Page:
IDTechEx forecasts that by 2043, approximately 23.8 million tonnes of Li-ion batteries will be recycled, equivalent to US$101B in valuable metals. Li-ion batteries dominate electric vehicles (EV) and consumer electronics markets and are expected to be the main battery technology used in stationary energy storage. However, the sustainability of Li-ion batteries relies on their entire lifecycle management, including at end-of-life (EOL). Furthermore, the availability of raw materials such as cobalt is becoming a growing concern. By recycling Li-ion batteries, it is possible to recover the embedded value of battery metals and establish a circular supply chain, creating revenues and allowing battery manufacturers to shield themselves against volatile commodity prices of battery materials. Stakeholders involved in the Li-ion battery supply chain are recognizing the potential of recycling, and the Li-ion battery recycling market is projected to grow significantly over the next twenty years.
Companies are preparing for the growing availability of waste Li-ion batteries. The past year has seen a growing number of investments in Li-ion battery recycling companies, as well as the forming of new joint ventures (JVs) between recyclers and battery manufacturers. Some of these strategic partnerships will see battery manufacturers providing recyclers with recycling feedstock. This will promote a more consistent and stable supply of feedstock directly to recyclers, while allowing battery manufacturers to keep some of their valuable battery materials within a closed loop circular supply chain. This will start to reduce reliance on mining for raw materials, which also brings environmental benefits. Other JVs establish plans for constructing new recycling facilities. Detailed analysis is provided in the report, detailing new facility roadmaps by region, company and recycling technique.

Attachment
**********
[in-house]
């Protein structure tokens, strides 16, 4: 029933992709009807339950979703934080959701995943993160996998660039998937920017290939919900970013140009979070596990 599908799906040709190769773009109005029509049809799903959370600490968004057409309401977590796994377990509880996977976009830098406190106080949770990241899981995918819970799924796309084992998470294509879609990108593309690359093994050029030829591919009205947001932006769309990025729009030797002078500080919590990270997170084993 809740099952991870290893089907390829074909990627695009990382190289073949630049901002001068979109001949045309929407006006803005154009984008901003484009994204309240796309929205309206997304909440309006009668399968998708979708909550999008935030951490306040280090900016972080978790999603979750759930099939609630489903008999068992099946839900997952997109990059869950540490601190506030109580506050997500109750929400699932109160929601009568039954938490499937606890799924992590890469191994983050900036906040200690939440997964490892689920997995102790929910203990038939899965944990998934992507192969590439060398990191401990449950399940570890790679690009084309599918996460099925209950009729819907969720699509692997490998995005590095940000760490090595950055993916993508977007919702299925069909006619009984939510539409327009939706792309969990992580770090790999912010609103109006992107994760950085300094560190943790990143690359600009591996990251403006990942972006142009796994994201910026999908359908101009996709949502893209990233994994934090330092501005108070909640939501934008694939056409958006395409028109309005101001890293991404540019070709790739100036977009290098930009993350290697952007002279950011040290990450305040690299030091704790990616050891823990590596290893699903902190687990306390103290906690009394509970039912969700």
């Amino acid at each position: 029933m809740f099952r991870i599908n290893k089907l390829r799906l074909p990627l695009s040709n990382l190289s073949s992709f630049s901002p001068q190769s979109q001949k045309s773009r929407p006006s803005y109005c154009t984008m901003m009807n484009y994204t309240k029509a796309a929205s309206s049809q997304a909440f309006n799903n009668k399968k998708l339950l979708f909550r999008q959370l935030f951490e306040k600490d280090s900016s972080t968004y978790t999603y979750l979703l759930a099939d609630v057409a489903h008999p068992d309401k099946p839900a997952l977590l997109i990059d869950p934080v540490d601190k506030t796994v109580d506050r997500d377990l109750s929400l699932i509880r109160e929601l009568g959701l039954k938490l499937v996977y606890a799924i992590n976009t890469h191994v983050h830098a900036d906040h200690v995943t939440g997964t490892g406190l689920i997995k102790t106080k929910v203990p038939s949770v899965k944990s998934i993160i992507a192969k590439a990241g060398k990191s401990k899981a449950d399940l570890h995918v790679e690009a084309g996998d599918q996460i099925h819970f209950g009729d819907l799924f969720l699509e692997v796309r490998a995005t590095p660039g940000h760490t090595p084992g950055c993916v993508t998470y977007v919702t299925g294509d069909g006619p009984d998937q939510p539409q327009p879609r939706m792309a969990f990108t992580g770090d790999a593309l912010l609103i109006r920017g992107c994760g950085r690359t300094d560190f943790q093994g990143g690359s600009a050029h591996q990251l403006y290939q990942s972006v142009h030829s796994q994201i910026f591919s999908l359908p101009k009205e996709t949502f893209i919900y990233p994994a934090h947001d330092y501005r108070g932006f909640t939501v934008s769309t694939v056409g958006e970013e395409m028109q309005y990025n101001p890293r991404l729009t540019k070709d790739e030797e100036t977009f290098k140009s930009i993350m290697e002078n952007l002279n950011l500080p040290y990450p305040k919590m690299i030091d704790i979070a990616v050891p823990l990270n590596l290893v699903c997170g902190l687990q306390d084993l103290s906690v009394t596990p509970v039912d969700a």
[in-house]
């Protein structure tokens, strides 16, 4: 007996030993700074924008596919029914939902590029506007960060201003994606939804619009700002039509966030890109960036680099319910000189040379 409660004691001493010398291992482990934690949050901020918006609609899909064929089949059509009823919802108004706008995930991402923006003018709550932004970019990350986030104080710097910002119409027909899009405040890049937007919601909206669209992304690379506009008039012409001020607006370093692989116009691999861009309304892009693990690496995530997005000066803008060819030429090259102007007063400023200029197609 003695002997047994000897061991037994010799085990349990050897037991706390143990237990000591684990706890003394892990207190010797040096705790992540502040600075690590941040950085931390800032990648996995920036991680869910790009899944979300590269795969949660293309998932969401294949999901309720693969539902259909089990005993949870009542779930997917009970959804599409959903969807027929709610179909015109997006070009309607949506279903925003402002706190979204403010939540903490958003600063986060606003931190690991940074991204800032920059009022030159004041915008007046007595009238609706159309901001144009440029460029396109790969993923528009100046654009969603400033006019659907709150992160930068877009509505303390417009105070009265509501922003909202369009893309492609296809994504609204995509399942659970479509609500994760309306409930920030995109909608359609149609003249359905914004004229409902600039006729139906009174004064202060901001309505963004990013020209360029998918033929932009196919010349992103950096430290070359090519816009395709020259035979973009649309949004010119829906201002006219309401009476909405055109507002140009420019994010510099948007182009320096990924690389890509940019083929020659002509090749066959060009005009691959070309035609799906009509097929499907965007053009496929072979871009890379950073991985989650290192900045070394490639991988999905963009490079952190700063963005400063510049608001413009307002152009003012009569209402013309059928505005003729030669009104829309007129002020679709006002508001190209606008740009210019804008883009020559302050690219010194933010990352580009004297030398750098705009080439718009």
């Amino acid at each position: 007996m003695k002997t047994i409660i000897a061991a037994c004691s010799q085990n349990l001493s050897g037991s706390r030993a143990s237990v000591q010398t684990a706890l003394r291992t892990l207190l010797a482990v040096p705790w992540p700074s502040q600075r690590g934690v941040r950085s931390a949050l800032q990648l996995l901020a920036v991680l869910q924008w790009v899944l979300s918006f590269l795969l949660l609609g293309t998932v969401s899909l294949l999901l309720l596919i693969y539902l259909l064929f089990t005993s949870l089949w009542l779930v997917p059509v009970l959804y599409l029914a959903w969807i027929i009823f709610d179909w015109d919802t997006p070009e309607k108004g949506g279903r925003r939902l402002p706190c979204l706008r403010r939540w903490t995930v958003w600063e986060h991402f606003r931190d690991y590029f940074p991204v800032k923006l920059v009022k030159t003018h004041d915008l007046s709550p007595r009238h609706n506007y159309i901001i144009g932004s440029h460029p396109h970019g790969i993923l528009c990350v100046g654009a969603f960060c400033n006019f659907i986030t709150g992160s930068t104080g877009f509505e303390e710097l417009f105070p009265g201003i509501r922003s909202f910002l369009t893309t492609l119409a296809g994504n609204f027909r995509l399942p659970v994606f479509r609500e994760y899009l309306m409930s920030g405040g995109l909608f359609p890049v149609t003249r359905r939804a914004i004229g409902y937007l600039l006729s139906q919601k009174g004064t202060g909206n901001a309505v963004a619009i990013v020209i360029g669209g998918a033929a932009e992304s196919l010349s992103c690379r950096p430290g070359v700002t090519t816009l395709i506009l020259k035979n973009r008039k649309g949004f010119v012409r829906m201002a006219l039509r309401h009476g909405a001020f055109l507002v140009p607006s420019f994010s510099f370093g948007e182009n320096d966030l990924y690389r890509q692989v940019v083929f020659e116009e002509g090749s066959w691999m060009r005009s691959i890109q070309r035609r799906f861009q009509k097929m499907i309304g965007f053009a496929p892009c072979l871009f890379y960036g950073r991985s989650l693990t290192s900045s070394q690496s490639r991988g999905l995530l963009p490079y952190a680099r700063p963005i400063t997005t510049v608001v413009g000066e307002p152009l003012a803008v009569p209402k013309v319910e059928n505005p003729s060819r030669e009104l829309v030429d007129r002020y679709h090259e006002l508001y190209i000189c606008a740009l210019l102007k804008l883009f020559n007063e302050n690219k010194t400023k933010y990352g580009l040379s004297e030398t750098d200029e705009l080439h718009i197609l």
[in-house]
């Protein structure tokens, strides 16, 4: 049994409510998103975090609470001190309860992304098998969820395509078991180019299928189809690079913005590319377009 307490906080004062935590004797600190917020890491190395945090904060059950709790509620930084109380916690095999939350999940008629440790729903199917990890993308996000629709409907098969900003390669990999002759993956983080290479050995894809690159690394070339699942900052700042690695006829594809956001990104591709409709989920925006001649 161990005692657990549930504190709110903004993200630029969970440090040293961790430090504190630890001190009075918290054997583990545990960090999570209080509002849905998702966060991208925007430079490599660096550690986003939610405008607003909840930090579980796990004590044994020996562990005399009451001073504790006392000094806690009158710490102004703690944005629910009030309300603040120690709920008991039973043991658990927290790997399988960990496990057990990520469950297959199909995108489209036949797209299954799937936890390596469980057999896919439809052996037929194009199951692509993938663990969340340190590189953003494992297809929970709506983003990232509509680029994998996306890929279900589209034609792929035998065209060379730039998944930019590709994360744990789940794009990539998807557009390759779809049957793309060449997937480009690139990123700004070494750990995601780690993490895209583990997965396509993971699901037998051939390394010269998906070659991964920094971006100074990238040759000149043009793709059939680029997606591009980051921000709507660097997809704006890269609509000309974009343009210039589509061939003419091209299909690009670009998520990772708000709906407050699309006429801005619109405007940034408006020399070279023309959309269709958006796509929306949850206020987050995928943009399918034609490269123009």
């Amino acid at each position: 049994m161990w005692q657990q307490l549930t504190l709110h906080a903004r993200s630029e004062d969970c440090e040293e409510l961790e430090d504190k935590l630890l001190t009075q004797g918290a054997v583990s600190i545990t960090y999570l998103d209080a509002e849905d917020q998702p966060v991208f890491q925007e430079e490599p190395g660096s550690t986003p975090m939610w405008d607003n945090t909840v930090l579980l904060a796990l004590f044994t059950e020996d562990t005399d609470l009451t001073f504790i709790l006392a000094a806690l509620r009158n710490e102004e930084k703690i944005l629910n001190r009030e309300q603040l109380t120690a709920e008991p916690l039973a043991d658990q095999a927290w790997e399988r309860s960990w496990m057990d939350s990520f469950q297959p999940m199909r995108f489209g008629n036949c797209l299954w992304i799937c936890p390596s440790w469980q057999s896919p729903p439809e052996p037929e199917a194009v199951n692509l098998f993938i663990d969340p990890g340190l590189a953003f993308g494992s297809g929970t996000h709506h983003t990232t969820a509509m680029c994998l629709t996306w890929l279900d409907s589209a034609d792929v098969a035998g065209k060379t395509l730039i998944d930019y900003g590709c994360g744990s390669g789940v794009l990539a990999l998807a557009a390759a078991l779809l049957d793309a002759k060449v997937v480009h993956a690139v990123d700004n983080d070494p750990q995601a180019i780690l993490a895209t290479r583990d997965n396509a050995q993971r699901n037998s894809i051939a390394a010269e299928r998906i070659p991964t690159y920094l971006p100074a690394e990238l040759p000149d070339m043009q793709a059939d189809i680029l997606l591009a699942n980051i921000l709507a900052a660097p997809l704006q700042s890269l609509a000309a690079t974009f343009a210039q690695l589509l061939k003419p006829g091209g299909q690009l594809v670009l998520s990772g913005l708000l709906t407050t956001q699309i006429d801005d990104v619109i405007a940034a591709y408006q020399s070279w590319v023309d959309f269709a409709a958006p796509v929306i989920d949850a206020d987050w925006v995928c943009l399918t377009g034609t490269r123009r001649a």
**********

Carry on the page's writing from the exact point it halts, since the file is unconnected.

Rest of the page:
The majority of recycling feedstock currently comes from cell manufacturing scrap, with most of this residing in China. Most consumer electronics batteries are not recycled, due to the difficulty in collecting these. However, it will be easier to establish collection networks for EOL EV batteries. Extended producer responsibility (EPR) in several countries mandates that the original equipment manufacturer (OEM) is responsible for the collection of retired EV batteries for recycling. Over the coming two decades, the exponential growth in demand for EVs will see EV batteries dominating the Li-ion battery recycling market, while manufacturing scrap will still form a reasonably sized source of feedstock. Recyclers have started to strategically co-locate their facilities near cell manufacturing facilities to reduce feedstock transportation costs.
The report provides an in-depth analysis of the current state of the Li-ion battery recycling market, including a global technology and policy deep-dive. While China currently has the most extensive policies, other regions such as the EU and India have started to implement their own policies. The EU Battey Regulation and India ‘Battery Waste Management Rules 2022’ outline targets, which increase over time, for Li-ion battery collection rates, material recovery efficiencies and minimum recycled contents in new batteries. These policies will drive demand for battery recycling in these regions. Through the Inflation Reduction Act (IRA), the US government is offering an Advanced Manufacturing Production Credit (PTC), applying to both battery component production and critical battery minerals. If 40% (by value) of critical battery minerals are sourced from recyclers in North America, EV battery manufacturers will be eligible for the tax credit. While not strictly a recycling-specific policy, this will incentivize recycling and the forming of strategic relationships between battery manufacturers and recyclers in the US.